I want to see the Northern Lights in Canada this Christmas break. I will be flying to Toronto and then drive north to find a good non-light polluted spot to see them.

I have found this map but it does not really say much about the intensity of the Northern Lights (after all it should be worth it). Driving up all the way to Smooth Rock falls or even getting to Mooseonee would be an option.

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    Note that there are no roads to Moosonee; you have to fly in and out, or take a 5-hour train ride from Cochrane (which is itself a 7.5-hour drive from Toronto.) Commented Dec 4, 2018 at 3:26
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    To close-voter: this is not opinion-based. It can be answered based on the statistics of the frequency of occurrence of the northern lights and of clear skies, along with a light pollution map. Whether such data are readily available is a different question, but it is, in principle, objectively answerable. The only subjective part is what constitutes "eastern Canada". Does that include southern Nunavut?
    – gerrit
    Commented Dec 4, 2018 at 12:08
  • There are some phone apps you can use too which will give you alerts if they are in your area. I used "My Aurora Forecast & Alerts" for the iPhone. Not sure if it's available for android. When I got alerted, I went outside and presto, there they were! Commented Dec 4, 2018 at 13:54
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    Moosonee is at basically the same latitude as London (UK), and Smooth Rock Falls is a couple of degrees farther south. It's very unusual to see the aurora at that sort of latitude in the UK, even from places with way less light pollution than London. Is there something different about Canada? Commented Dec 4, 2018 at 17:47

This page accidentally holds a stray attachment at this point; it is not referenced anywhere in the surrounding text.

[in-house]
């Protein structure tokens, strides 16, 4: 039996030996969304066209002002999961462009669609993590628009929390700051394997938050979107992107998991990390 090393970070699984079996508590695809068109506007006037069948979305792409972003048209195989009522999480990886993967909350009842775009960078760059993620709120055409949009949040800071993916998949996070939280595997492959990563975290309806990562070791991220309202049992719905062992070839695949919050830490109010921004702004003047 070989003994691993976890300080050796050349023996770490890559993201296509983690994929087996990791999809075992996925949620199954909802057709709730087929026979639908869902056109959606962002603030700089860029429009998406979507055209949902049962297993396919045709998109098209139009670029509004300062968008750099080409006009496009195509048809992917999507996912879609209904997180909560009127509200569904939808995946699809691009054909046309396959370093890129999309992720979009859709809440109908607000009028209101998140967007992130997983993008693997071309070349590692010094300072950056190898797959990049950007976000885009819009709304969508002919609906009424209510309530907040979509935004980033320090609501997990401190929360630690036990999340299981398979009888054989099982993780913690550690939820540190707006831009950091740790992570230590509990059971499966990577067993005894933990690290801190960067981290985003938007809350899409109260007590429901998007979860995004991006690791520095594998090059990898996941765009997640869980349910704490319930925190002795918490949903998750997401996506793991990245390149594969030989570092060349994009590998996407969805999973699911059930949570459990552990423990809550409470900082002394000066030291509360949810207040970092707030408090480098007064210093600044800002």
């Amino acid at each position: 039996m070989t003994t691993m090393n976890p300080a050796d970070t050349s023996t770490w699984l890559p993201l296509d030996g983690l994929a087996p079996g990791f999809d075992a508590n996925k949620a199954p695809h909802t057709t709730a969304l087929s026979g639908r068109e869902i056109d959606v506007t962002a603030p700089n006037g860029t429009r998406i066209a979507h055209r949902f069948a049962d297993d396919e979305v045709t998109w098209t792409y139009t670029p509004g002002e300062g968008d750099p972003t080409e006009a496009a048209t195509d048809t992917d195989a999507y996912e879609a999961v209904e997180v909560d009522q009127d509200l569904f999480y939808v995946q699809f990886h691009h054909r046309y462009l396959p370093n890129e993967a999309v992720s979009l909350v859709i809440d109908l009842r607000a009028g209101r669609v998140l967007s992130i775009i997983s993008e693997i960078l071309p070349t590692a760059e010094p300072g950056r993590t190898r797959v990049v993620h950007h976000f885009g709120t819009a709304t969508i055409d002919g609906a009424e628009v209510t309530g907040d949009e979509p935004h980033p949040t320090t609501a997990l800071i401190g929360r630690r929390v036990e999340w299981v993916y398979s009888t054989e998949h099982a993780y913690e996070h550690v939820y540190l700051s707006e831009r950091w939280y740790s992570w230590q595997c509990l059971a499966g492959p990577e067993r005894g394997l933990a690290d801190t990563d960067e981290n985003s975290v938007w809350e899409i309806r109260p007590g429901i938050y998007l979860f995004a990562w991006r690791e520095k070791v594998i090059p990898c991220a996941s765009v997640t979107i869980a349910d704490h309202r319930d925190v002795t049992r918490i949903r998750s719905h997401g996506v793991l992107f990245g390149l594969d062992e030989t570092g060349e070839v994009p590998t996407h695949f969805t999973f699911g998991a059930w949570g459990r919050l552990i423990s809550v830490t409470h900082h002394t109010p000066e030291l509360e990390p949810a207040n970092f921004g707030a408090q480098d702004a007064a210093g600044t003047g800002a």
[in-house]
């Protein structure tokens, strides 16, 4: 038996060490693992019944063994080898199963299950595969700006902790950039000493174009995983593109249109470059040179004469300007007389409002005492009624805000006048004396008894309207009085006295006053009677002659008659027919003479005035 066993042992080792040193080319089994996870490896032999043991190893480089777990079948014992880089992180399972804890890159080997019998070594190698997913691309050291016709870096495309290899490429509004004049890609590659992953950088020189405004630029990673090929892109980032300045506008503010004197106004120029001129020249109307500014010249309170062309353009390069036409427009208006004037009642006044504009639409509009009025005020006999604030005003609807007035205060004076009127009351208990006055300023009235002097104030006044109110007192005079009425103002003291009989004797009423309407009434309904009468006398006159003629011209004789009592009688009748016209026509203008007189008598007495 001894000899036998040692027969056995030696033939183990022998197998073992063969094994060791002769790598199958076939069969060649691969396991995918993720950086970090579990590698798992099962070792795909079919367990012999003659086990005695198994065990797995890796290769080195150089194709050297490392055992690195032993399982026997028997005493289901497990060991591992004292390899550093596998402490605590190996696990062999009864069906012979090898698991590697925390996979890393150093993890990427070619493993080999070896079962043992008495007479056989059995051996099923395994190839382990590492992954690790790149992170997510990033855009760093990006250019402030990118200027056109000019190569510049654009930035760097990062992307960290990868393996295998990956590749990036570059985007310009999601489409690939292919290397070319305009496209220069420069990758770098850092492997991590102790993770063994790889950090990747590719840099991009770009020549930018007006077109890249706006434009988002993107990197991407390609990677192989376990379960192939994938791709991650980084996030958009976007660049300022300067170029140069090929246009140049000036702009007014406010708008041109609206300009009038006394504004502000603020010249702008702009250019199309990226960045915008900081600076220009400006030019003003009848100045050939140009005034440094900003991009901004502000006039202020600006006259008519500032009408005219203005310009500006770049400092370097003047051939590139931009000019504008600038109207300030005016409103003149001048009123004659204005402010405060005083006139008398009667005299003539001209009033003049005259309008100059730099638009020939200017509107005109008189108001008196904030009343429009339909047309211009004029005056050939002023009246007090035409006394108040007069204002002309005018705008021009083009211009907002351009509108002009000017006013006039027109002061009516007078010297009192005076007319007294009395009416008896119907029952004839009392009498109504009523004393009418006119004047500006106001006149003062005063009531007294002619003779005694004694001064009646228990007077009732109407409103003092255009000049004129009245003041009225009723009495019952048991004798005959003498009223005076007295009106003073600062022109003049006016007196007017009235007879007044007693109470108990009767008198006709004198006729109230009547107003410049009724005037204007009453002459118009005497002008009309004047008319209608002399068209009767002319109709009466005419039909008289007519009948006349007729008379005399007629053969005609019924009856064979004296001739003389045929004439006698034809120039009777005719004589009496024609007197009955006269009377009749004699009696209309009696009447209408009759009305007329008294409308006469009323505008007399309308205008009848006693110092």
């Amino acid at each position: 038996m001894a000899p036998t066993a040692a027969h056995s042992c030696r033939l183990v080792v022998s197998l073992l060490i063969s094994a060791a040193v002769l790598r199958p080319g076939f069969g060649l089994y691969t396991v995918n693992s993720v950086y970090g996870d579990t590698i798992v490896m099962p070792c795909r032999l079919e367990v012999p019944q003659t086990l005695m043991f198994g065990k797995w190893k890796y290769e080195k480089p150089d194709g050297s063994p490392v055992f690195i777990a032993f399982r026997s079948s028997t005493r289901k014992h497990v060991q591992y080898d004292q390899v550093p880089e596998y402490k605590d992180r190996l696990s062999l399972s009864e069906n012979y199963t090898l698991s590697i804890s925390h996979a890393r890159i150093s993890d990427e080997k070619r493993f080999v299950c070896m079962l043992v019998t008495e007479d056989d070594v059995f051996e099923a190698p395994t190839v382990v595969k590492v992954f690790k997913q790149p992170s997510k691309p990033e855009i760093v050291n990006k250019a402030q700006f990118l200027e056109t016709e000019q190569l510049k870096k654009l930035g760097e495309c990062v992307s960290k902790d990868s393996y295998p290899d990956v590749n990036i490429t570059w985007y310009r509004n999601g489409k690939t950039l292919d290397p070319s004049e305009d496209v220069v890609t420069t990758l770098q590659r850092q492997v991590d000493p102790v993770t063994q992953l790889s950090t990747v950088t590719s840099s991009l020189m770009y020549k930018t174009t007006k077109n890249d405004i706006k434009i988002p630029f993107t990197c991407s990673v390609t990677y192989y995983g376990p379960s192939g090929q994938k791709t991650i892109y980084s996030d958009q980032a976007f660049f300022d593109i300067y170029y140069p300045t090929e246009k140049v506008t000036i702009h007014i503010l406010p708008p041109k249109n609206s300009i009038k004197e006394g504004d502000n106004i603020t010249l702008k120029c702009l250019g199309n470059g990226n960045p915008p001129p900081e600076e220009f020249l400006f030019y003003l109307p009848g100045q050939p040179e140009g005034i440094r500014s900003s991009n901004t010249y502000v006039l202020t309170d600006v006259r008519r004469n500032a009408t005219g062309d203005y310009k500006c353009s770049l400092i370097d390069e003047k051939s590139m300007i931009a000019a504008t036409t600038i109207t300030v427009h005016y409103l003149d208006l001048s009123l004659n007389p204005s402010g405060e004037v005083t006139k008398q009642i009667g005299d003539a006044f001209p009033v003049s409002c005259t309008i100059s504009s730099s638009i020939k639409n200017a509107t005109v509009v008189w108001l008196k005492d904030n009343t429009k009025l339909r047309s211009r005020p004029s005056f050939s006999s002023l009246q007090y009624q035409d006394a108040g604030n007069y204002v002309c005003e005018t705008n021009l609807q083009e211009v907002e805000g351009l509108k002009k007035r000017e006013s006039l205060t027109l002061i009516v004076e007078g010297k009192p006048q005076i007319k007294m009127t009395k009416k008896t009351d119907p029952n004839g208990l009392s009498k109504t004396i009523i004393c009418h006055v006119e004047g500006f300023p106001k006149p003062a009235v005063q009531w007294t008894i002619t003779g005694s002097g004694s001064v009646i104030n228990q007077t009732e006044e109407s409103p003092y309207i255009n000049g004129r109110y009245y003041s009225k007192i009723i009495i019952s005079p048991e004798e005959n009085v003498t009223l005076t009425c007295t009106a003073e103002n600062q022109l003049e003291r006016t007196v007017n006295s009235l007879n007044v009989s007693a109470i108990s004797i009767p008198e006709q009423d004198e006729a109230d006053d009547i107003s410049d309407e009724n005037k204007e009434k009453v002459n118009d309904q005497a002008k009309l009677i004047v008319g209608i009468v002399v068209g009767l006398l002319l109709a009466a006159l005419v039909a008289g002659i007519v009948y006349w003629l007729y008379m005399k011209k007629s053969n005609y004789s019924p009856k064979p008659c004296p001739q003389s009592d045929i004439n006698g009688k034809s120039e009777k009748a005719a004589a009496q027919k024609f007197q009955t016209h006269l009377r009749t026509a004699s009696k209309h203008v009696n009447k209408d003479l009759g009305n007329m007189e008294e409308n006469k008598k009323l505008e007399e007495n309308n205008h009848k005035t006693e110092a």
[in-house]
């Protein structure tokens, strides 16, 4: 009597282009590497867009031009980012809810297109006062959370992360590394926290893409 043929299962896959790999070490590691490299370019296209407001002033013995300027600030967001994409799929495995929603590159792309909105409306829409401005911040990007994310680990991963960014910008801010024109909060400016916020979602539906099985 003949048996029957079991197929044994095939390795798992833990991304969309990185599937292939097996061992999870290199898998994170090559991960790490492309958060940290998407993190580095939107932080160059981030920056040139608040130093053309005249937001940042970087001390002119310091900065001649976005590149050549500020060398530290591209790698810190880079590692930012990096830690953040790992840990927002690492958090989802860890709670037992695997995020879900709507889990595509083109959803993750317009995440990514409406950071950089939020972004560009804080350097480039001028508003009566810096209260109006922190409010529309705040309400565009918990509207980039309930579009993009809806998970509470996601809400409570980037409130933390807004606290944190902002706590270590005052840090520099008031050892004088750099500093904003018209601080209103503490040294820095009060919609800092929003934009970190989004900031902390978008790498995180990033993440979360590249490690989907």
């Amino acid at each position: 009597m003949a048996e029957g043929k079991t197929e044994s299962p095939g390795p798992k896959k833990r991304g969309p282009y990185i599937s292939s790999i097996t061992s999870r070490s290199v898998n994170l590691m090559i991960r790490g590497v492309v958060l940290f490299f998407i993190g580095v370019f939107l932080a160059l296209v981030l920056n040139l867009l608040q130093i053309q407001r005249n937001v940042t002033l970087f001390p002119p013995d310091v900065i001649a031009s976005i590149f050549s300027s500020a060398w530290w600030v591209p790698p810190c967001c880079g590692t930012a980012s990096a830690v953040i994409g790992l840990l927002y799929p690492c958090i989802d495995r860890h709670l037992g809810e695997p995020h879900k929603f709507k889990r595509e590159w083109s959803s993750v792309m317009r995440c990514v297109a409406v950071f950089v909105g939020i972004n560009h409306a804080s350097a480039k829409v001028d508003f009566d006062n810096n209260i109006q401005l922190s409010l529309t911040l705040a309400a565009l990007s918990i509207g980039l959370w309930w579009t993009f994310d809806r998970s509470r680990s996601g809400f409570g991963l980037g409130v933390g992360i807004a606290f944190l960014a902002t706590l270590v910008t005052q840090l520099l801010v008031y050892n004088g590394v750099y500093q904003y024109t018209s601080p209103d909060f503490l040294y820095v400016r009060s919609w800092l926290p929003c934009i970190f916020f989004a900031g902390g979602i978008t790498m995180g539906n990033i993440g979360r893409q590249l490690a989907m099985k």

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    @DavidRicherby: in addition to the issue of dark skies, the frequency of aurora is more determined by your geomagnetic latitude than your geographic latitude. Since the geomagnetic pole is in the Canadian Arctic, Moosonee is closer to the geomagnetic poles. Commented Jun 14, 2020 at 19:51

2 Answers 2


The map cited by the original poster @Hans Tausend (copyright 2012) is outdated, and the solar maximum mentioned is long past.

For current information on space weather see this page from the US National Oceanic and Atmospheric Administration. See the forecast video about 1/3 down the page on the right. Unfortunately the forecast only goes out 24 hours.

I haven't spent much time in eastern Canada and don't have any first-hand information about whether aurora is commonly visible this month. Visibility of aurora has more to do with activity on the sun than with the season of the year (as long as it is dark enough at the time of the aurora).

  • @David Richerby is right, it must be dark. Edited accordingly. Commented Dec 4, 2018 at 18:31

You need three things to see the northern lights:

  • Darkness (winter rather than summer and as little light pollution as possible)
  • A location at the right latitude (in the so-called “aurora belt” - it actually moves depending on the intensity of solar activity but the point is that further north is not always better, although I have seen great displays in Svalbard)
  • Lack of cloud cover

This will maximize your chances to see the northern lights. Activity goes up and down and there are apps with short-term forecast but you cannot predict that a month in advance or find stable differences between places along the “aurora belt” so no need to agonize over which specific spot you are going to.

Perhaps a bit surprisingly, the most important factor on which your choice can have some influence is therefore the cloud cover (and not the aurora activity itself): check climate charts, avoid places on the coast, look at the weather forecast when you hit the road, etc.

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